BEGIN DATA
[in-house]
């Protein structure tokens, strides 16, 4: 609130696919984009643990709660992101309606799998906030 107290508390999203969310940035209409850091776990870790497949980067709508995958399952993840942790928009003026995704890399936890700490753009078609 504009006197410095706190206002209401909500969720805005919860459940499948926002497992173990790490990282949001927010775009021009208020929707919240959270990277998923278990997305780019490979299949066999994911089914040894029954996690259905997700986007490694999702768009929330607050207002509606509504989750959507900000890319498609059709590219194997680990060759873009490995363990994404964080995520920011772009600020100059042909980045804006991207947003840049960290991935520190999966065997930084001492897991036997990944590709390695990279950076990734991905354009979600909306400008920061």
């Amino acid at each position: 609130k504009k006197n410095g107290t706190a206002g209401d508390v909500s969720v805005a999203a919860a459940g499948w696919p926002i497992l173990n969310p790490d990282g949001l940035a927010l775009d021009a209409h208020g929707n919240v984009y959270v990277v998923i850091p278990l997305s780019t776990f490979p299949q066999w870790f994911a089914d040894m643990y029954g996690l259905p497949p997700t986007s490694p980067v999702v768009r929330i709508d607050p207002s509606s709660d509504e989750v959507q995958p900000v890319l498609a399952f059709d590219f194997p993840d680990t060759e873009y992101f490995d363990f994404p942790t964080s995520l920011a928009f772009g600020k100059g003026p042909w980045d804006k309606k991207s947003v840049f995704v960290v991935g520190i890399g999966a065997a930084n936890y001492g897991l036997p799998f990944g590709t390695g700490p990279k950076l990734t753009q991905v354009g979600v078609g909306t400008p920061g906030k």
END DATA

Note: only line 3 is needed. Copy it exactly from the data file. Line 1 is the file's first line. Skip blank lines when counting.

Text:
């Amino acid at each position: 609130k504009k006197n410095g107290t706190a206002g209401d508390v909500s969720v805005a999203a919860a459940g499948w696919p926002i497992l173990n969310p790490d990282g949001l940035a927010l775009d021009a209409h208020g929707n919240v984009y959270v990277v998923i850091p278990l997305s780019t776990f490979p299949q066999w870790f994911a089914d040894m643990y029954g996690l259905p497949p997700t986007s490694p980067v999702v768009r929330i709508d607050p207002s509606s709660d509504e989750v959507q995958p900000v890319l498609a399952f059709d590219f194997p993840d680990t060759e873009y992101f490995d363990f994404p942790t964080s995520l920011a928009f772009g600020k100059g003026p042909w980045d804006k309606k991207s947003v840049f995704v960290v991935g520190i890399g999966a065997a930084n936890y001492g897991l036997p799998f990944g590709t390695g700490p990279k950076l990734t753009q991905v354009g979600v078609g909306t400008p920061g906030k």